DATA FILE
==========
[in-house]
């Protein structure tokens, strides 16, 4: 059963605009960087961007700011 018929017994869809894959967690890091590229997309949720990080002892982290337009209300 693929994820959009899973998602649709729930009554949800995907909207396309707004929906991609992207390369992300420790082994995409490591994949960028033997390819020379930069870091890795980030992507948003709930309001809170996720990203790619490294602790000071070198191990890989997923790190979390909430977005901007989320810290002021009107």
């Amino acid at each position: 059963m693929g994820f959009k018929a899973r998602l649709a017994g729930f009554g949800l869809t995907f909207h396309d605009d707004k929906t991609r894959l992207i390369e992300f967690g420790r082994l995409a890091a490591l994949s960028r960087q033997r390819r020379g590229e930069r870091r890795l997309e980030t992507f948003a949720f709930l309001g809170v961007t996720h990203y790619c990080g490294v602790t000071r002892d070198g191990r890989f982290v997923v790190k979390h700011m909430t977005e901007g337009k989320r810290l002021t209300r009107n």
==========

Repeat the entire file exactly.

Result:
[in-house]
């Protein structure tokens, strides 16, 4: 059963605009960087961007700011 018929017994869809894959967690890091590229997309949720990080002892982290337009209300 693929994820959009899973998602649709729930009554949800995907909207396309707004929906991609992207390369992300420790082994995409490591994949960028033997390819020379930069870091890795980030992507948003709930309001809170996720990203790619490294602790000071070198191990890989997923790190979390909430977005901007989320810290002021009107």
């Amino acid at each position: 059963m693929g994820f959009k018929a899973r998602l649709a017994g729930f009554g949800l869809t995907f909207h396309d605009d707004k929906t991609r894959l992207i390369e992300f967690g420790r082994l995409a890091a490591l994949s960028r960087q033997r390819r020379g590229e930069r870091r890795l997309e980030t992507f948003a949720f709930l309001g809170v961007t996720h990203y790619c990080g490294v602790t000071r002892d070198g191990r890989f982290v997923v790190k979390h700011m909430t977005e901007g337009k989320r810290l002021t209300r009107n």